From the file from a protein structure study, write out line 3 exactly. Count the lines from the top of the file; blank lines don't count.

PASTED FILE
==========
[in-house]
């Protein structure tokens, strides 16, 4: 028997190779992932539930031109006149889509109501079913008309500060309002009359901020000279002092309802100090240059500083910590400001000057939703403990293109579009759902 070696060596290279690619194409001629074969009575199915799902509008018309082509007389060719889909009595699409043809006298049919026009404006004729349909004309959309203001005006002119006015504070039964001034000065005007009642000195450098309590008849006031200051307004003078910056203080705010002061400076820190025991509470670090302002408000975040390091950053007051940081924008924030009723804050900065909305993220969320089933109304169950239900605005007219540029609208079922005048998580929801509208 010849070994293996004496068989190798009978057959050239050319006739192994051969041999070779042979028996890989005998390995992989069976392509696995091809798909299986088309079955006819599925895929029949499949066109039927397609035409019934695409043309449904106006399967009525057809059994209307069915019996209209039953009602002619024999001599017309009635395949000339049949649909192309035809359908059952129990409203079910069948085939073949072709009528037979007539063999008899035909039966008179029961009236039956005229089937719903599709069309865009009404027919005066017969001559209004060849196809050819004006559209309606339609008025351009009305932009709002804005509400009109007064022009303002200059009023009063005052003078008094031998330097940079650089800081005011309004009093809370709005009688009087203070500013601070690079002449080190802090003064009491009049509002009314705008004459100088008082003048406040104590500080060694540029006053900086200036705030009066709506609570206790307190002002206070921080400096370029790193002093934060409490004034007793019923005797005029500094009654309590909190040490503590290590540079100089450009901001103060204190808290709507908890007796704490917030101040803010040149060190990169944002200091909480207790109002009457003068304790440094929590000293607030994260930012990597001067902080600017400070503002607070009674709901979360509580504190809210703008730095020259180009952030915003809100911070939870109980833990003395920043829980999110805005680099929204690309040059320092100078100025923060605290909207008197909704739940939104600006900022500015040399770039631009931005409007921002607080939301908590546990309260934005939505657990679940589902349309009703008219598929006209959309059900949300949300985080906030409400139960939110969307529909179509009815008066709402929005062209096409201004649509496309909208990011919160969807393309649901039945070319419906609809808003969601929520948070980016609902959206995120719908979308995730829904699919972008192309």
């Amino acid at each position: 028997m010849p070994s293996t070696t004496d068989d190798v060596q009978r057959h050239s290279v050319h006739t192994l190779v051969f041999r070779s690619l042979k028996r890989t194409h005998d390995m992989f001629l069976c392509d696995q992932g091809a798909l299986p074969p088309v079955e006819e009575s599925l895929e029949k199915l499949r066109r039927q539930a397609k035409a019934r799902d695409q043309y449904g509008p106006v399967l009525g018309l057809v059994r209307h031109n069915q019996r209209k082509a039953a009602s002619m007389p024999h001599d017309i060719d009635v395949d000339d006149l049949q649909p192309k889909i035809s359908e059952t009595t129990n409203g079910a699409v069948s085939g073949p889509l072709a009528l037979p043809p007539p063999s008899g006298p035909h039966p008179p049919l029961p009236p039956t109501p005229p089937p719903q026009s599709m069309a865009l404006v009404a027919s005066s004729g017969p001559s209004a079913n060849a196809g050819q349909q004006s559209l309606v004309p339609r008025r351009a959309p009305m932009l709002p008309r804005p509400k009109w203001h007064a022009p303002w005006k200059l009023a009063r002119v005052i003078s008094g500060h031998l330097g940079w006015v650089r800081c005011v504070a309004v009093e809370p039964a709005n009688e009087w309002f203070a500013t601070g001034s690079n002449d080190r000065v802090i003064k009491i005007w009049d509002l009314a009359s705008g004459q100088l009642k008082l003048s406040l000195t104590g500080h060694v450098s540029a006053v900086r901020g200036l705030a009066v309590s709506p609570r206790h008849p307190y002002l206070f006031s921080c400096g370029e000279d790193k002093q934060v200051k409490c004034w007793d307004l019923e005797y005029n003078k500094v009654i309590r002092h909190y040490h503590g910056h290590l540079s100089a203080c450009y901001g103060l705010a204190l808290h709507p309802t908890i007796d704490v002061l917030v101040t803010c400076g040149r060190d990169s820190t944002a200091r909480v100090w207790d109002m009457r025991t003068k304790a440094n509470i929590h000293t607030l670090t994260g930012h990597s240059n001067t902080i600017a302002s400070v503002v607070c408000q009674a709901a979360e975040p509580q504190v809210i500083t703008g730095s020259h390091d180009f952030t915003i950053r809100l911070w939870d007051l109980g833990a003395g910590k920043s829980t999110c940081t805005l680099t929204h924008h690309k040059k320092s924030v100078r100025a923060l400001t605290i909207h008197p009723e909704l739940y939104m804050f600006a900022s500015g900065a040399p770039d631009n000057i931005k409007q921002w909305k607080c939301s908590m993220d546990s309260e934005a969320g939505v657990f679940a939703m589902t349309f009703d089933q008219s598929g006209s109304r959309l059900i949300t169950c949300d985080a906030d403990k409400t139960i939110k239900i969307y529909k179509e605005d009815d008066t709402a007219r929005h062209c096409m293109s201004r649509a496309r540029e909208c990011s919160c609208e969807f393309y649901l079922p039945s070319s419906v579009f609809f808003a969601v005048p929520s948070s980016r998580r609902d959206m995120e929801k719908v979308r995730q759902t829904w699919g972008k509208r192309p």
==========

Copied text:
């Amino acid at each position: 028997m010849p070994s293996t070696t004496d068989d190798v060596q009978r057959h050239s290279v050319h006739t192994l190779v051969f041999r070779s690619l042979k028996r890989t194409h005998d390995m992989f001629l069976c392509d696995q992932g091809a798909l299986p074969p088309v079955e006819e009575s599925l895929e029949k199915l499949r066109r039927q539930a397609k035409a019934r799902d695409q043309y449904g509008p106006v399967l009525g018309l057809v059994r209307h031109n069915q019996r209209k082509a039953a009602s002619m007389p024999h001599d017309i060719d009635v395949d000339d006149l049949q649909p192309k889909i035809s359908e059952t009595t129990n409203g079910a699409v069948s085939g073949p889509l072709a009528l037979p043809p007539p063999s008899g006298p035909h039966p008179p049919l029961p009236p039956t109501p005229p089937p719903q026009s599709m069309a865009l404006v009404a027919s005066s004729g017969p001559s209004a079913n060849a196809g050819q349909q004006s559209l309606v004309p339609r008025r351009a959309p009305m932009l709002p008309r804005p509400k009109w203001h007064a022009p303002w005006k200059l009023a009063r002119v005052i003078s008094g500060h031998l330097g940079w006015v650089r800081c005011v504070a309004v009093e809370p039964a709005n009688e009087w309002f203070a500013t601070g001034s690079n002449d080190r000065v802090i003064k009491i005007w009049d509002l009314a009359s705008g004459q100088l009642k008082l003048s406040l000195t104590g500080h060694v450098s540029a006053v900086r901020g200036l705030a009066v309590s709506p609570r206790h008849p307190y002002l206070f006031s921080c400096g370029e000279d790193k002093q934060v200051k409490c004034w007793d307004l019923e005797y005029n003078k500094v009654i309590r002092h909190y040490h503590g910056h290590l540079s100089a203080c450009y901001g103060l705010a204190l808290h709507p309802t908890i007796d704490v002061l917030v101040t803010c400076g040149r060190d990169s820190t944002a200091r909480v100090w207790d109002m009457r025991t003068k304790a440094n509470i929590h000293t607030l670090t994260g930012h990597s240059n001067t902080i600017a302002s400070v503002v607070c408000q009674a709901a979360e975040p509580q504190v809210i500083t703008g730095s020259h390091d180009f952030t915003i950053r809100l911070w939870d007051l109980g833990a003395g910590k920043s829980t999110c940081t805005l680099t929204h924008h690309k040059k320092s924030v100078r100025a923060l400001t605290i909207h008197p009723e909704l739940y939104m804050f600006a900022s500015g900065a040399p770039d631009n000057i931005k409007q921002w909305k607080c939301s908590m993220d546990s309260e934005a969320g939505v657990f679940a939703m589902t349309f009703d089933q008219s598929g006209s109304r959309l059900i949300t169950c949300d985080a906030d403990k409400t139960i939110k239900i969307y529909k179509e605005d009815d008066t709402a007219r929005h062209c096409m293109s201004r649509a496309r540029e909208c990011s919160c609208e969807f393309y649901l079922p039945s070319s419906v579009f609809f808003a969601v005048p929520s948070s980016r998580r609902d959206m995120e929801k719908v979308r995730q759902t829904w699919g972008k509208r192309p």